Have you wondered if you need a financial advisor? Are you puzzled about the type of financial professional you need to help with investing, financial planning, selecting insurance, repaying debt, education funding planning, tax planning as well as estate and retirement planning?
Many titles, including robo-advisor, broker, investment advisor, and financial planner are used to describe financial advisors who help clients manage their money and achieve long-term financial goals. Although there is crossover among all groups, and many financial advisors hold multiple credentials, they can be described in general as follows:
Robo-advisors use computers to select and manage your investments. Some offer access to human advisors to answer questions, but their primary service is investment management, not financial planning.
Fees start as low as 0.25% of your balance and most charge 0.50% or less. Many have no or low account minimums, so you can start investing with a small amount of money.
Consider whenyou need help investing for financial goals like retirement, but don’t want or can’t afford a more holistic financial plan.
2. Online financial planning services
Relatively new to the market, these services offer investment management in conjunction with virtual financial planning. Clients typically meet with financial advisors by video or phone and receive comprehensive financial plans.
Fees, based on how much money is overseen for you, are described as “assets under management,” or AUM, that might range from 0.25% of your account balance to 1% or more, depending on the type of advisor you choose.
Consider when you are interested in investment management, a comprehensive financial plan, and ongoing access to financial planners for less than the cost of a traditional in-person advisor.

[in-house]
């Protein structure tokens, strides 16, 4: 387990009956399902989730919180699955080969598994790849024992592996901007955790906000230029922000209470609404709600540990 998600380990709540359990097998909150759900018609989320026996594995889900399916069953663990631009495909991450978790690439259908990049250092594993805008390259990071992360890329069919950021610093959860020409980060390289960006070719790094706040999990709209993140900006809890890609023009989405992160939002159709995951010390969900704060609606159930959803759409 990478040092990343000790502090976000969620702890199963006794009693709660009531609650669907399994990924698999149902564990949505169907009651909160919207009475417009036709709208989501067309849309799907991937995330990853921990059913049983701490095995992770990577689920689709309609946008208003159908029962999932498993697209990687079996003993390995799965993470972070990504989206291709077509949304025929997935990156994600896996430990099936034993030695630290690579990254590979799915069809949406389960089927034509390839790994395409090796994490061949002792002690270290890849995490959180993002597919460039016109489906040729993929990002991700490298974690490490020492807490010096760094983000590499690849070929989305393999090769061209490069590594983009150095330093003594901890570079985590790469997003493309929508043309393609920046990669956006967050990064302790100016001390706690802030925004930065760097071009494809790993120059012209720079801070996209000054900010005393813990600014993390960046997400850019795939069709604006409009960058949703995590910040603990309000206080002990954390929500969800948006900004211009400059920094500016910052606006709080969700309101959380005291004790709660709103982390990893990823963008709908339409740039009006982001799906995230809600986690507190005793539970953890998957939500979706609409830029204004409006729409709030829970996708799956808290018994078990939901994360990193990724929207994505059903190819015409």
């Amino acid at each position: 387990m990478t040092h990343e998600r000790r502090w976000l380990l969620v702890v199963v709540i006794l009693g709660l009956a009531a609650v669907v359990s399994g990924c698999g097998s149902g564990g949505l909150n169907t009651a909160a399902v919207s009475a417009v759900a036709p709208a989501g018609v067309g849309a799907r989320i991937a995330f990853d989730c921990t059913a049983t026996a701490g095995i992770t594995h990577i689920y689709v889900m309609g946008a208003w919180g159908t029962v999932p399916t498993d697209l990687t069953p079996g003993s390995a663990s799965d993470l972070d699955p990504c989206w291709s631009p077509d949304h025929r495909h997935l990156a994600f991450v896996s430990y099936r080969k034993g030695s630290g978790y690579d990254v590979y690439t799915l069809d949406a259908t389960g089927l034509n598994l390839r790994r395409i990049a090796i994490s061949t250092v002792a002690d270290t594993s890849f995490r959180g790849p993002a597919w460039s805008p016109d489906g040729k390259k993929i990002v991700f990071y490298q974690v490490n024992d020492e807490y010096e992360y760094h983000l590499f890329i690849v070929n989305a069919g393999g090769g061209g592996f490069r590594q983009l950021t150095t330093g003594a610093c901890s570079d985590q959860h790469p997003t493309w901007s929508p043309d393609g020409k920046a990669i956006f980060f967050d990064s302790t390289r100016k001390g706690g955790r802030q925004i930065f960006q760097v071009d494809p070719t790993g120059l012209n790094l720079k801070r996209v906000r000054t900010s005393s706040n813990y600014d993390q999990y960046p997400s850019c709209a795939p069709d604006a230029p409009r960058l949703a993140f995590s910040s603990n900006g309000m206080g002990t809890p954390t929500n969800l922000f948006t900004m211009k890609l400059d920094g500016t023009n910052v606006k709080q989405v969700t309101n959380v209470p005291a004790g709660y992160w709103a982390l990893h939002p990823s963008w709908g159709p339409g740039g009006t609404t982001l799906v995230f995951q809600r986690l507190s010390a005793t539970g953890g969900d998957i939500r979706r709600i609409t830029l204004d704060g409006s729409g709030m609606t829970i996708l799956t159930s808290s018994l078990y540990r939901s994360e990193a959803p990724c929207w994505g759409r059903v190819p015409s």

3. Traditional financial advisors
Working directly with clients to help them meet their short- and long-term financial goals, traditional financial advisors recommend specific investments and insurance products and may provide tax advice. In most cases, you’ll work with an advisor in your local area.
Fees will be based on a median financial advisor fee of about 1% of the assets managed for you, although some charge by the hour or have a set rate per service. Some require a minimum balance, such as $250,000 in assets.
Consider when you want specialized services, your situation is complex, or you want to meet your financial advisor in person.
Brokers work for broker-dealers—firms in the business of buying and selling securities (stocks, bonds, mutual funds, and other investment products) for customers. Brokers are required to make “suitable” recommendations for clients.
Fees are typically a mix of commissions and an advisory fee for portfolio-management services. Each firm has its own compensation formula. Statements show advisory fees and transaction costs.
Consider when you need guidance or broad advice on funds or stocks, or on how to divide your assets among stocks and bonds based on your age and risk tolerance.
Tips for finding the best financial advisor for you
Once you’ve decided which type of financial advisor is best for your situation and budget, you can start your quest of finding an advisor appropriate for you.